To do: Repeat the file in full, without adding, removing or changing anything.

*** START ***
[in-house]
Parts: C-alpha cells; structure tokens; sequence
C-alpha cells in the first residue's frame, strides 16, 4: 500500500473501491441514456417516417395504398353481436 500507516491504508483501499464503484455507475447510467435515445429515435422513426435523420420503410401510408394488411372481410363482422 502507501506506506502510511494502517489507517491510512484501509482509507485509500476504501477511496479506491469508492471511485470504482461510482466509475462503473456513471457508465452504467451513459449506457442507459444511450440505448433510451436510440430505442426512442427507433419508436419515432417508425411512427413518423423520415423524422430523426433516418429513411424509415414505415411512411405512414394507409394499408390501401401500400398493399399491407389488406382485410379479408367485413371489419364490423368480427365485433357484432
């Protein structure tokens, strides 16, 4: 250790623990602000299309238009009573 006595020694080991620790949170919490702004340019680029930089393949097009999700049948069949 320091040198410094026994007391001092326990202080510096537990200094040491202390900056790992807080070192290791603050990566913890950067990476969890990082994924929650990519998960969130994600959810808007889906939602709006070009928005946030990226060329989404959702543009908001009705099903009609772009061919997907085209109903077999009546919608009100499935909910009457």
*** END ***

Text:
[in-house]
Parts: C-alpha cells; structure tokens; sequence
C-alpha cells in the first residue's frame, strides 16, 4: 500500500473501491441514456417516417395504398353481436 500507516491504508483501499464503484455507475447510467435515445429515435422513426435523420420503410401510408394488411372481410363482422 502507501506506506502510511494502517489507517491510512484501509482509507485509500476504501477511496479506491469508492471511485470504482461510482466509475462503473456513471457508465452504467451513459449506457442507459444511450440505448433510451436510440430505442426512442427507433419508436419515432417508425411512427413518423423520415423524422430523426433516418429513411424509415414505415411512411405512414394507409394499408390501401401500400398493399399491407389488406382485410379479408367485413371489419364490423368480427365485433357484432
């Protein structure tokens, strides 16, 4: 250790623990602000299309238009009573 006595020694080991620790949170919490702004340019680029930089393949097009999700049948069949 320091040198410094026994007391001092326990202080510096537990200094040491202390900056790992807080070192290791603050990566913890950067990476969890990082994924929650990519998960969130994600959810808007889906939602709006070009928005946030990226060329989404959702543009908001009705099903009609772009061919997907085209109903077999009546919608009100499935909910009457």